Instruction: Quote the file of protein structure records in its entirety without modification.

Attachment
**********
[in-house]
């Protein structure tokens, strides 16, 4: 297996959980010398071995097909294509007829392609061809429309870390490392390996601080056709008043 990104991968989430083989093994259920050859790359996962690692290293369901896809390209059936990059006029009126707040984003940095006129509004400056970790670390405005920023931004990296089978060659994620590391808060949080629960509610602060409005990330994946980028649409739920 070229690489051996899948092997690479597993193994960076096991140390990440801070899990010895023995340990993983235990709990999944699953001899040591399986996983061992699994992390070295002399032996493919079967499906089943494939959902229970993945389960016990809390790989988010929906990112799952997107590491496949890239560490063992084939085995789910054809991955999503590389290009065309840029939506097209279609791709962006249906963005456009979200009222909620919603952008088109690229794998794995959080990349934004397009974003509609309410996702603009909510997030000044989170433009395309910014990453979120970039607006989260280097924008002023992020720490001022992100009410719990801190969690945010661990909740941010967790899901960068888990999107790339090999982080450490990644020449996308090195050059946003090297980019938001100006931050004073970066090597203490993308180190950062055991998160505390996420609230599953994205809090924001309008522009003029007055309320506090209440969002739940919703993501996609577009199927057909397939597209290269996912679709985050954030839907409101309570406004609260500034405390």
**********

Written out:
[in-house]
């Protein structure tokens, strides 16, 4: 297996959980010398071995097909294509007829392609061809429309870390490392390996601080056709008043 990104991968989430083989093994259920050859790359996962690692290293369901896809390209059936990059006029009126707040984003940095006129509004400056970790670390405005920023931004990296089978060659994620590391808060949080629960509610602060409005990330994946980028649409739920 070229690489051996899948092997690479597993193994960076096991140390990440801070899990010895023995340990993983235990709990999944699953001899040591399986996983061992699994992390070295002399032996493919079967499906089943494939959902229970993945389960016990809390790989988010929906990112799952997107590491496949890239560490063992084939085995789910054809991955999503590389290009065309840029939506097209279609791709962006249906963005456009979200009222909620919603952008088109690229794998794995959080990349934004397009974003509609309410996702603009909510997030000044989170433009395309910014990453979120970039607006989260280097924008002023992020720490001022992100009410719990801190969690945010661990909740941010967790899901960068888990999107790339090999982080450490990644020449996308090195050059946003090297980019938001100006931050004073970066090597203490993308180190950062055991998160505390996420609230599953994205809090924001309008522009003029007055309320506090209440969002739940919703993501996609577009199927057909397939597209290269996912679709985050954030839907409101309570406004609260500034405390």